President Barack Obama, along with former presidents Bill Clinton, Jimmy Carter and George H.W. Bush were introduced at the dedication of the place that will serve as home for the historical material of the presidency of George W. Bush.
Mark Jones teaches political science at Rice University.
"It's both a place to archive your records and many mementos from your era, but it's also an opportunity for presidents to shape how their presidency is viewed by the public, both now as well as going into the future."
Jones says George W. Bush's tenure was one of the most difficult for any man that occupied the White House.
"He faced challenges ranging from 9-11, to Katrina, to the start of the 2007-2008 recession, which is the worst that we've seen since the Great Depression. And I think as we look back at his presidential administration, as we move in the future, people are going to see it in a more positive light."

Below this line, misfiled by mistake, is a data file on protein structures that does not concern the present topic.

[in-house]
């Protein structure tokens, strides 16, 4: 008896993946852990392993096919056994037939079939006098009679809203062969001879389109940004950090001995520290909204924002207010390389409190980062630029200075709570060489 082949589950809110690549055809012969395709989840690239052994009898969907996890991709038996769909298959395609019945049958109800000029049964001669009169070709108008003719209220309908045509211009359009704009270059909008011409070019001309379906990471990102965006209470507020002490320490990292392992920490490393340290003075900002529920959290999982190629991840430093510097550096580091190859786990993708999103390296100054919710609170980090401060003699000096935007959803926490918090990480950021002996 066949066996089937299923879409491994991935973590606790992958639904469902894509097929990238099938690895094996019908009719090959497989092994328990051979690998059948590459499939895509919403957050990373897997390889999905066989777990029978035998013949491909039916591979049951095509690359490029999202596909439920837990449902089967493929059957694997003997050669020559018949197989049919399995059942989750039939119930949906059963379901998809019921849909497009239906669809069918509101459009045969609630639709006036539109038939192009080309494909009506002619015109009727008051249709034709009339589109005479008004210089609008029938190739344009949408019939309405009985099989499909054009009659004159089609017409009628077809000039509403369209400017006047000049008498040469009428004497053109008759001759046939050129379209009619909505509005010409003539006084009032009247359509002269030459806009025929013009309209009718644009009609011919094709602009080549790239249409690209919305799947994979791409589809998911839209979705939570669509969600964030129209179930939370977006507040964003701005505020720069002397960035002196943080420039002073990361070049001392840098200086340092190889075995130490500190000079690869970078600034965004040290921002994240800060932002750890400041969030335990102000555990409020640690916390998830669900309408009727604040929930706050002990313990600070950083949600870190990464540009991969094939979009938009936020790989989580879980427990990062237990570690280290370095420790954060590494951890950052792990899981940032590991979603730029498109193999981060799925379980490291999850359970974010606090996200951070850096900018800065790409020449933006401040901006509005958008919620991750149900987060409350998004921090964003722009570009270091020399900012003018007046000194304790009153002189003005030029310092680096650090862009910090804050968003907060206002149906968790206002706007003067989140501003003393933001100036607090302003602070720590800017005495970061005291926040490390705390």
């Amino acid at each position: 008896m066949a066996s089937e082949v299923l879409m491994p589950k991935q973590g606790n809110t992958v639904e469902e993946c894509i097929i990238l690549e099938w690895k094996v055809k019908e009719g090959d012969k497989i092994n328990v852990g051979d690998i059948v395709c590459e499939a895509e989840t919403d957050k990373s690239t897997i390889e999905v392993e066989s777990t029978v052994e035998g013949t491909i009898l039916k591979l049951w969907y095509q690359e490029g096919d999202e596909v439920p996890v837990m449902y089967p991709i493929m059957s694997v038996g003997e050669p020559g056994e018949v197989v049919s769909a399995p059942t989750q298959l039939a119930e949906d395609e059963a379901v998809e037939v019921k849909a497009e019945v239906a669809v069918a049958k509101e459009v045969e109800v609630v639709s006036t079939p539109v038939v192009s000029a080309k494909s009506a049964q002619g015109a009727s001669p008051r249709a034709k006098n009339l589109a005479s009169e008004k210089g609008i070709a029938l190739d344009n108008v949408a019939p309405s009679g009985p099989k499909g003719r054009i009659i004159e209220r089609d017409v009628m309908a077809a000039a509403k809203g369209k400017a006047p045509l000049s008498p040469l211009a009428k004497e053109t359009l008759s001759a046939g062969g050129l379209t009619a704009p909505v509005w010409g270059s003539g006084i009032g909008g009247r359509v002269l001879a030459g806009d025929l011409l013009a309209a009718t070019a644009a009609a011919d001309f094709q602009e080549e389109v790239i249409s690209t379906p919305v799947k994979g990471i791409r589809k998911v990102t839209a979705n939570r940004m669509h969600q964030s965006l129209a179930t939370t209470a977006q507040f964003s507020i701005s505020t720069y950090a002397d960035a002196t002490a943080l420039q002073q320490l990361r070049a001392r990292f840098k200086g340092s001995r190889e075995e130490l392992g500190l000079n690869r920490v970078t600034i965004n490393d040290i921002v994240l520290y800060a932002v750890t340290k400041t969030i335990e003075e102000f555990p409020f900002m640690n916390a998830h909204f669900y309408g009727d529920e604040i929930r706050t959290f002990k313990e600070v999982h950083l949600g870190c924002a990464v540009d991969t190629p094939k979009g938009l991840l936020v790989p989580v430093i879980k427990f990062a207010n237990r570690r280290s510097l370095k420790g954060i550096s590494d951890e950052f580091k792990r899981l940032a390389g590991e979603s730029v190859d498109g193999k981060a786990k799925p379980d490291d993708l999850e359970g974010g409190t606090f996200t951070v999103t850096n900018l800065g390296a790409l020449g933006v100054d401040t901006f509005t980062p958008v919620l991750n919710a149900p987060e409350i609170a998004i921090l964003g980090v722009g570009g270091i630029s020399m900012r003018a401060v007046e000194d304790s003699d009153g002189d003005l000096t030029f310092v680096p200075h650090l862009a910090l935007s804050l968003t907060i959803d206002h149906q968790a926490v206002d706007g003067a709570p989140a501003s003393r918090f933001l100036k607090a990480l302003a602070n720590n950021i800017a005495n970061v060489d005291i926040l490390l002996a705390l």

President Bush will be remembered partly for the Iraq War and the issue of the lack of weapons of mass destruction.
Jones says curators will try to educate museum visitors and place it within a different context, like:
"If you thought Saddam Hussein had weapons of mass destruction, what would you have done? If you were faced with the economic crisis such as in 2007 and 2008, what would you have done given the context and the pressures at the time?"
Jones says for the next generation patrons will see a library that reflects George W. Bush, his family and his advisor's view of the world.
It opens to the general public on May 1st.